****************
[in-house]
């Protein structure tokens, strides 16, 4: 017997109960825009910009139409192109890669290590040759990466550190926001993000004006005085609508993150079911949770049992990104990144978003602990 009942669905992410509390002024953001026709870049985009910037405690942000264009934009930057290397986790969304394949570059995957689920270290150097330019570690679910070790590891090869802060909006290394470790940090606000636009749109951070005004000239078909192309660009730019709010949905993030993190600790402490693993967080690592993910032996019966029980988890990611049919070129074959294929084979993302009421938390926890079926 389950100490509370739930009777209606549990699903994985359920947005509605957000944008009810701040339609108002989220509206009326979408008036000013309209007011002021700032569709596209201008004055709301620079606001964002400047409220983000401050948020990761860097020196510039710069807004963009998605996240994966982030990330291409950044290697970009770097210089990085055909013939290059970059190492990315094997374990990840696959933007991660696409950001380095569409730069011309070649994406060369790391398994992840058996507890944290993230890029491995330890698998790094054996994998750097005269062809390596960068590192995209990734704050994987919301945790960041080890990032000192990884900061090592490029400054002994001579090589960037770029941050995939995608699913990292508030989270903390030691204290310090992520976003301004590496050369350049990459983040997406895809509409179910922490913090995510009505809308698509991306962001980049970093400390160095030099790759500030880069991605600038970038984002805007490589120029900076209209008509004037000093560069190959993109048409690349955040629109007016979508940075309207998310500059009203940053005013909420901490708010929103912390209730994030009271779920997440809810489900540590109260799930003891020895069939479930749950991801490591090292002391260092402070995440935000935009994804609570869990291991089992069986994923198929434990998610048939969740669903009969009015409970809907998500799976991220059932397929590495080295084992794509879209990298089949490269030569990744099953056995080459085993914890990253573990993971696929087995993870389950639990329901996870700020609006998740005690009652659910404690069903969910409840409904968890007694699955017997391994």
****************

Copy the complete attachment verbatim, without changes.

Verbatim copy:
[in-house]
């Protein structure tokens, strides 16, 4: 017997109960825009910009139409192109890669290590040759990466550190926001993000004006005085609508993150079911949770049992990104990144978003602990 009942669905992410509390002024953001026709870049985009910037405690942000264009934009930057290397986790969304394949570059995957689920270290150097330019570690679910070790590891090869802060909006290394470790940090606000636009749109951070005004000239078909192309660009730019709010949905993030993190600790402490693993967080690592993910032996019966029980988890990611049919070129074959294929084979993302009421938390926890079926 389950100490509370739930009777209606549990699903994985359920947005509605957000944008009810701040339609108002989220509206009326979408008036000013309209007011002021700032569709596209201008004055709301620079606001964002400047409220983000401050948020990761860097020196510039710069807004963009998605996240994966982030990330291409950044290697970009770097210089990085055909013939290059970059190492990315094997374990990840696959933007991660696409950001380095569409730069011309070649994406060369790391398994992840058996507890944290993230890029491995330890698998790094054996994998750097005269062809390596960068590192995209990734704050994987919301945790960041080890990032000192990884900061090592490029400054002994001579090589960037770029941050995939995608699913990292508030989270903390030691204290310090992520976003301004590496050369350049990459983040997406895809509409179910922490913090995510009505809308698509991306962001980049970093400390160095030099790759500030880069991605600038970038984002805007490589120029900076209209008509004037000093560069190959993109048409690349955040629109007016979508940075309207998310500059009203940053005013909420901490708010929103912390209730994030009271779920997440809810489900540590109260799930003891020895069939479930749950991801490591090292002391260092402070995440935000935009994804609570869990291991089992069986994923198929434990998610048939969740669903009969009015409970809907998500799976991220059932397929590495080295084992794509879209990298089949490269030569990744099953056995080459085993914890990253573990993971696929087995993870389950639990329901996870700020609006998740005690009652659910404690069903969910409840409904968890007694699955017997391994």